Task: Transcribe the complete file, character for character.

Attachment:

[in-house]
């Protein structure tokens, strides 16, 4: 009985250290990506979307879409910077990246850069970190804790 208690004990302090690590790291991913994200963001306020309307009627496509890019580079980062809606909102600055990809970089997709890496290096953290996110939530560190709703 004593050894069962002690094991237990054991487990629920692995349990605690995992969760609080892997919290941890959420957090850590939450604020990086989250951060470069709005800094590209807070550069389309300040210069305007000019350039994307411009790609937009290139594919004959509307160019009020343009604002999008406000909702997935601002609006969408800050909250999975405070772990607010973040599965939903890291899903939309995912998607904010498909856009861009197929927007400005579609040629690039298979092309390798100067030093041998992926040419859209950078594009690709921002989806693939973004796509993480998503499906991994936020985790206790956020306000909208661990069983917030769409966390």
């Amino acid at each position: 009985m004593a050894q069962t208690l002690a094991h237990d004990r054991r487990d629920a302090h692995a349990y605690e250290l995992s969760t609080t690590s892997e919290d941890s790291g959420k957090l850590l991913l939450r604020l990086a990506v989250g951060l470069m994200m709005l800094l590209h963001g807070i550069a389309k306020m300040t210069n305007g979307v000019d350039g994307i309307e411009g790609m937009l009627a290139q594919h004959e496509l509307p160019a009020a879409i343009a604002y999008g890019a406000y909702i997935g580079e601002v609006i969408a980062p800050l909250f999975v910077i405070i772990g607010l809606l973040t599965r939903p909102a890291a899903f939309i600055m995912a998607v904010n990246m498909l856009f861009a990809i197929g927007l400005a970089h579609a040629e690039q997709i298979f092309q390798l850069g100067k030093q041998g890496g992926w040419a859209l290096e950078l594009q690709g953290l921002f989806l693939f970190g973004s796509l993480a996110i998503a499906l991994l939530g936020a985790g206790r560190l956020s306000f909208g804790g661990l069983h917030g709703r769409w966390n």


[in-house]
């Protein structure tokens, strides 16, 4: 009985250290990506979307879409910077990246850069970190804790 208690004990302090690590790291991913994200963001306020309307009627496509890019580079980062809606909102600055990809970089997709890496290096953290996110939530560190709703 004593050894069962002690094991237990054991487990629920692995349990605690995992969760609080892997919290941890959420957090850590939450604020990086989250951060470069709005800094590209807070550069389309300040210069305007000019350039994307411009790609937009290139594919004959509307160019009020343009604002999008406000909702997935601002609006969408800050909250999975405070772990607010973040599965939903890291899903939309995912998607904010498909856009861009197929927007400005579609040629690039298979092309390798100067030093041998992926040419859209950078594009690709921002989806693939973004796509993480998503499906991994936020985790206790956020306000909208661990069983917030769409966390």
């Amino acid at each position: 009985m004593a050894q069962t208690l002690a094991h237990d004990r054991r487990d629920a302090h692995a349990y605690e250290l995992s969760t609080t690590s892997e919290d941890s790291g959420k957090l850590l991913l939450r604020l990086a990506v989250g951060l470069m994200m709005l800094l590209h963001g807070i550069a389309k306020m300040t210069n305007g979307v000019d350039g994307i309307e411009g790609m937009l009627a290139q594919h004959e496509l509307p160019a009020a879409i343009a604002y999008g890019a406000y909702i997935g580079e601002v609006i969408a980062p800050l909250f999975v910077i405070i772990g607010l809606l973040t599965r939903p909102a890291a899903f939309i600055m995912a998607v904010n990246m498909l856009f861009a990809i197929g927007l400005a970089h579609a040629e690039q997709i298979f092309q390798l850069g100067k030093q041998g890496g992926w040419a859209l290096e950078l594009q690709g953290l921002f989806l693939f970190g973004s796509l993480a996110i998503a499906l991994l939530g936020a985790g206790r560190l956020s306000f909208g804790g661990l069983h917030g709703r769409w966390n």